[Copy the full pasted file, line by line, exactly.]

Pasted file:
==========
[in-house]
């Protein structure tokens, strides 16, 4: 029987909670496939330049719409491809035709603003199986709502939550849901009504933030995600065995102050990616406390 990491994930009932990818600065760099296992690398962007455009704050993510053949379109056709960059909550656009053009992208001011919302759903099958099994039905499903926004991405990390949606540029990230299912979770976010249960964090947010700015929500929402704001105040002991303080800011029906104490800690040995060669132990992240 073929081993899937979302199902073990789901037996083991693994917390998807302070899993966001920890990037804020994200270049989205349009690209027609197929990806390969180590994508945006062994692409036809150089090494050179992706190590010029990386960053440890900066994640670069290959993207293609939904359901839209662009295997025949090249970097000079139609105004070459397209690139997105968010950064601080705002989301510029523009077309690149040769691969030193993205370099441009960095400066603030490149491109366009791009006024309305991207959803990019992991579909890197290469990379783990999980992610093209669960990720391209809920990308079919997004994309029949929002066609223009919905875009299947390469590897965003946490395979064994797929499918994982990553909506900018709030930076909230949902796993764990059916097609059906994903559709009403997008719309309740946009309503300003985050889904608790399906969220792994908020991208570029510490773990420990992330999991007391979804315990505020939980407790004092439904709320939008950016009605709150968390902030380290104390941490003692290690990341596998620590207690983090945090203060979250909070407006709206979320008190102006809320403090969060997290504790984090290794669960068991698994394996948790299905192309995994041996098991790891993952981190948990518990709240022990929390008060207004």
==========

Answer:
[in-house]
């Protein structure tokens, strides 16, 4: 029987909670496939330049719409491809035709603003199986709502939550849901009504933030995600065995102050990616406390 990491994930009932990818600065760099296992690398962007455009704050993510053949379109056709960059909550656009053009992208001011919302759903099958099994039905499903926004991405990390949606540029990230299912979770976010249960964090947010700015929500929402704001105040002991303080800011029906104490800690040995060669132990992240 073929081993899937979302199902073990789901037996083991693994917390998807302070899993966001920890990037804020994200270049989205349009690209027609197929990806390969180590994508945006062994692409036809150089090494050179992706190590010029990386960053440890900066994640670069290959993207293609939904359901839209662009295997025949090249970097000079139609105004070459397209690139997105968010950064601080705002989301510029523009077309690149040769691969030193993205370099441009960095400066603030490149491109366009791009006024309305991207959803990019992991579909890197290469990379783990999980992610093209669960990720391209809920990308079919997004994309029949929002066609223009919905875009299947390469590897965003946490395979064994797929499918994982990553909506900018709030930076909230949902796993764990059916097609059906994903559709009403997008719309309740946009309503300003985050889904608790399906969220792994908020991208570029510490773990420990992330999991007391979804315990505020939980407790004092439904709320939008950016009605709150968390902030380290104390941490003692290690990341596998620590207690983090945090203060979250909070407006709206979320008190102006809320403090969060997290504790984090290794669960068991698994394996948790299905192309995994041996098991790891993952981190948990518990709240022990929390008060207004």